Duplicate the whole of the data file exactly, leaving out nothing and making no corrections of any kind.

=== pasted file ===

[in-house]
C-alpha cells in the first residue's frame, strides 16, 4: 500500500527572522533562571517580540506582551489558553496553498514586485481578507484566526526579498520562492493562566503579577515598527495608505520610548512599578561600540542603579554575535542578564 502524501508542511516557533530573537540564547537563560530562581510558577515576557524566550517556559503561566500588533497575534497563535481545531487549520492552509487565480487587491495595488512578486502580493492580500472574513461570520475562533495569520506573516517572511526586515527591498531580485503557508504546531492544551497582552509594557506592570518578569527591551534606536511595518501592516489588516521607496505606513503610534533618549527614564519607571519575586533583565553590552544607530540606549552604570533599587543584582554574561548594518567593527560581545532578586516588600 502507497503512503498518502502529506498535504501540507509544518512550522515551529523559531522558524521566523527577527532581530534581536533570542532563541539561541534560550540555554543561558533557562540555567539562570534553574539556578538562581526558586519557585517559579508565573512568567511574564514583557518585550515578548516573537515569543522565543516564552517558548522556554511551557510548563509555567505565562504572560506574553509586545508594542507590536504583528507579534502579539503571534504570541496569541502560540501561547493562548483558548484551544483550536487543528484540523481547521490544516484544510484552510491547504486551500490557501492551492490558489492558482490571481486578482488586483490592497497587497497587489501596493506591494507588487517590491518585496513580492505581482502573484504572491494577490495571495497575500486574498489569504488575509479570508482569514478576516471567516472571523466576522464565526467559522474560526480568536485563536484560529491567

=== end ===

[in-house]
C-alpha cells in the first residue's frame, strides 16, 4: 500500500527572522533562571517580540506582551489558553496553498514586485481578507484566526526579498520562492493562566503579577515598527495608505520610548512599578561600540542603579554575535542578564 502524501508542511516557533530573537540564547537563560530562581510558577515576557524566550517556559503561566500588533497575534497563535481545531487549520492552509487565480487587491495595488512578486502580493492580500472574513461570520475562533495569520506573516517572511526586515527591498531580485503557508504546531492544551497582552509594557506592570518578569527591551534606536511595518501592516489588516521607496505606513503610534533618549527614564519607571519575586533583565553590552544607530540606549552604570533599587543584582554574561548594518567593527560581545532578586516588600 502507497503512503498518502502529506498535504501540507509544518512550522515551529523559531522558524521566523527577527532581530534581536533570542532563541539561541534560550540555554543561558533557562540555567539562570534553574539556578538562581526558586519557585517559579508565573512568567511574564514583557518585550515578548516573537515569543522565543516564552517558548522556554511551557510548563509555567505565562504572560506574553509586545508594542507590536504583528507579534502579539503571534504570541496569541502560540501561547493562548483558548484551544483550536487543528484540523481547521490544516484544510484552510491547504486551500490557501492551492490558489492558482490571481486578482488586483490592497497587497497587489501596493506591494507588487517590491518585496513580492505581482502573484504572491494577490495571495497575500486574498489569504488575509479570508482569514478576516471567516472571523466576522464565526467559522474560526480568536485563536484560529491567